Log in to access complimentary passes or discounts and access exclusive content as part of your membership. An auto-login link will be sent directly to your email.

Having trouble signing?

We use an auto-login link to ensure optimum security for your members hub. Simply enter your professional work e-mail address into the input area and you’ll receive a link to directly access your account.

First things first

Have you set up your Member account yet? If not, click here to do so.

Still not receiving your auto-login link?

Instead of using passwords, we e-mail you a link to log in to the site. This allows us to automatically verify you and apply member benefits based on your e-mail domain name.

Please click the button below which relates to the issue you’re having.

I didn't receive an e-mail

Tip: Check your spam

Sometimes our e-mails end up in spam. Make sure to check your spam folder for e-mails from The Payments Association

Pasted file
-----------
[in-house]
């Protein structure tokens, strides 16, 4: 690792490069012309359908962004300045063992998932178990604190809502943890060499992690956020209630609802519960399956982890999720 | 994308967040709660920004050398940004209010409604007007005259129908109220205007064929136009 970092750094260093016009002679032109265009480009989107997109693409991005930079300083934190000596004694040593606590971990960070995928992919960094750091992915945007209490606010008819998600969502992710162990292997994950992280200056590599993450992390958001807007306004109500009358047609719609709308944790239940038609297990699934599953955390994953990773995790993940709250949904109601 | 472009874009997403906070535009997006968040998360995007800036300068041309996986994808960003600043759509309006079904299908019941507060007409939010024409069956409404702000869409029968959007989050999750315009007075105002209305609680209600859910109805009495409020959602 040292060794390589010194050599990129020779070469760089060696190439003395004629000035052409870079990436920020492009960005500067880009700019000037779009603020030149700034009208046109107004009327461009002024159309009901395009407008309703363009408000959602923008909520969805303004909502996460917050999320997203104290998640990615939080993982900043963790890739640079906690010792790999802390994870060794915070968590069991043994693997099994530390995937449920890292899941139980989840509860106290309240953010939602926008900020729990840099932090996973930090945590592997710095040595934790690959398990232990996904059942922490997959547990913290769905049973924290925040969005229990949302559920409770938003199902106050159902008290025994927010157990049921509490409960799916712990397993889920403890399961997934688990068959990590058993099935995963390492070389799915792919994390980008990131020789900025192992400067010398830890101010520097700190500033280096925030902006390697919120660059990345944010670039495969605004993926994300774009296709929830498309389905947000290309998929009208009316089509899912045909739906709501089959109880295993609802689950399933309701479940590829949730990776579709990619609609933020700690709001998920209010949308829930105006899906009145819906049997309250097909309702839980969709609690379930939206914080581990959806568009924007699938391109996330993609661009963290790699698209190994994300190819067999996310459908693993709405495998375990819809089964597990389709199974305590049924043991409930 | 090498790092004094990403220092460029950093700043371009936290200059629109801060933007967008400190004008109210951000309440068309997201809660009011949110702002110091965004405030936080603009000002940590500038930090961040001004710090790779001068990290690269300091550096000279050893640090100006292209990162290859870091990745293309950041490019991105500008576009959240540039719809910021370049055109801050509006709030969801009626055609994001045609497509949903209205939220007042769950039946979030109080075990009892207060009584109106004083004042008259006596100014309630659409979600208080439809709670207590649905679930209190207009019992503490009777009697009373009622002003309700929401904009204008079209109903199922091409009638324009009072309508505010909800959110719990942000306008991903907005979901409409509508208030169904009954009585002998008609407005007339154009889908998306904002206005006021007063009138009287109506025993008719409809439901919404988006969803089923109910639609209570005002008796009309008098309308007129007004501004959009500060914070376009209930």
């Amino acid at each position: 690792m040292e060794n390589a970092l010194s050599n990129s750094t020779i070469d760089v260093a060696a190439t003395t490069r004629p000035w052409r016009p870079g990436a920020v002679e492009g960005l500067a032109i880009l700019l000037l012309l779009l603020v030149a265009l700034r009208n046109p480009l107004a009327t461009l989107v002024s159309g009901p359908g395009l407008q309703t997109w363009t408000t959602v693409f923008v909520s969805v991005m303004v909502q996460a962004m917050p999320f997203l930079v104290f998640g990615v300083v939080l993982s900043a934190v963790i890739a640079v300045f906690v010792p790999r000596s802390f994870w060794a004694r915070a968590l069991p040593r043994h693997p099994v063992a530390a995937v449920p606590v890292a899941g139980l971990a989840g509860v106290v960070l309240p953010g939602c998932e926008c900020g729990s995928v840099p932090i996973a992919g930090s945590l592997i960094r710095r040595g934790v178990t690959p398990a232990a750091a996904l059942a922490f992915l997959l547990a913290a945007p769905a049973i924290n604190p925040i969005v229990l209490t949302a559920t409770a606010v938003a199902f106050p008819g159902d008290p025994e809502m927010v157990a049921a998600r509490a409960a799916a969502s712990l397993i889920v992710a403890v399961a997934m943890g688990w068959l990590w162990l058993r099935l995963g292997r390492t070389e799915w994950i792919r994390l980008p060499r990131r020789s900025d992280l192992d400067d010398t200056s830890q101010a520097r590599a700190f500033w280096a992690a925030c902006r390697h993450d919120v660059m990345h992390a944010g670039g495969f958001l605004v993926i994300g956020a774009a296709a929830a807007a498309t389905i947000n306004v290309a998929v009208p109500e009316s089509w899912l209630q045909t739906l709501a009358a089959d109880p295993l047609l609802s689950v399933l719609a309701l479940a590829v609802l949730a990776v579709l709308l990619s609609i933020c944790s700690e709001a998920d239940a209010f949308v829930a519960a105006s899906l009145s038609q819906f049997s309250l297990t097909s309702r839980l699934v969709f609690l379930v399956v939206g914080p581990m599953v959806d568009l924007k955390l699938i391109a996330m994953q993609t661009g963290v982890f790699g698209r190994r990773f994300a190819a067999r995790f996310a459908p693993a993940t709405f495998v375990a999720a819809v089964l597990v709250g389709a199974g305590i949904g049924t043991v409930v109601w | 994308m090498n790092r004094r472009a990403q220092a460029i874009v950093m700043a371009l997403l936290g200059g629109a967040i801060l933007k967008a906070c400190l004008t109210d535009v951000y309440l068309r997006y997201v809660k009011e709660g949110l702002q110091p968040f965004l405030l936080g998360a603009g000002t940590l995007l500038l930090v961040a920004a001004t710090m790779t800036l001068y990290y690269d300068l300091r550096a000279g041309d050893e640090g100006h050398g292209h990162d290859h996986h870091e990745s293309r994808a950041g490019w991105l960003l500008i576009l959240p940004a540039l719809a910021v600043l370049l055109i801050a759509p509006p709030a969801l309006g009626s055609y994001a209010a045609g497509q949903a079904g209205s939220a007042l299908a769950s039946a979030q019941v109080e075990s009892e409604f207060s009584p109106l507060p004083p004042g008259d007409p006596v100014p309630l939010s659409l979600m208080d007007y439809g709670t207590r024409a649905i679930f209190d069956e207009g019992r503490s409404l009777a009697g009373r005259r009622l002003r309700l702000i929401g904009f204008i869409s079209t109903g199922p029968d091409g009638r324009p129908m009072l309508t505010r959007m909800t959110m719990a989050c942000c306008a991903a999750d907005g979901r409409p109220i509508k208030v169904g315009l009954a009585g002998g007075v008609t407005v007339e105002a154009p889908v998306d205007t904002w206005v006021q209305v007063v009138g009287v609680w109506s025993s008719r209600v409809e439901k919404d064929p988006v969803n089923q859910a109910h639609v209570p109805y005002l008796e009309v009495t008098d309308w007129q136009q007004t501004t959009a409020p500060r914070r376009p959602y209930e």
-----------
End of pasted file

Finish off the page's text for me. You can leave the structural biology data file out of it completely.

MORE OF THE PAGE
Tip: Check “other” tabs

Most modern e-mail clients now separate e-mails into different tabs. For example, Outlook has an “Other” tab, and Gmail has tabs for different types of e-mails, such as promotional.

Tip: Click the link within 60 minutes

For security reasons the link will expire after 60 minutes. Try submitting the login form again and wait a few seconds for the e-mail to arrive.

Tip: Only click once

The link will only work one time – once it’s been clicked, the link won’t log you in again. Instead, you’ll need to go back to the login screen and generate a new link.

Tip: Delete old login e-mails

Make sure you’re clicking the link on the most recent e-mail that’s been sent to you. We recommend deleting the e-mail once you’ve clicked the link.

Tip: Check your security policies

Some security systems will automatically click on links in e-mails to check for phishing, malware, viruses and other malicious threats. If these have been clicked, it won’t work when you try to click on the link.

Need to change your e-mail address?

For security reasons, e-mail address changes can only be complete by your Member Engagement Manager. Please contact the team directly for further help.

Still got a question?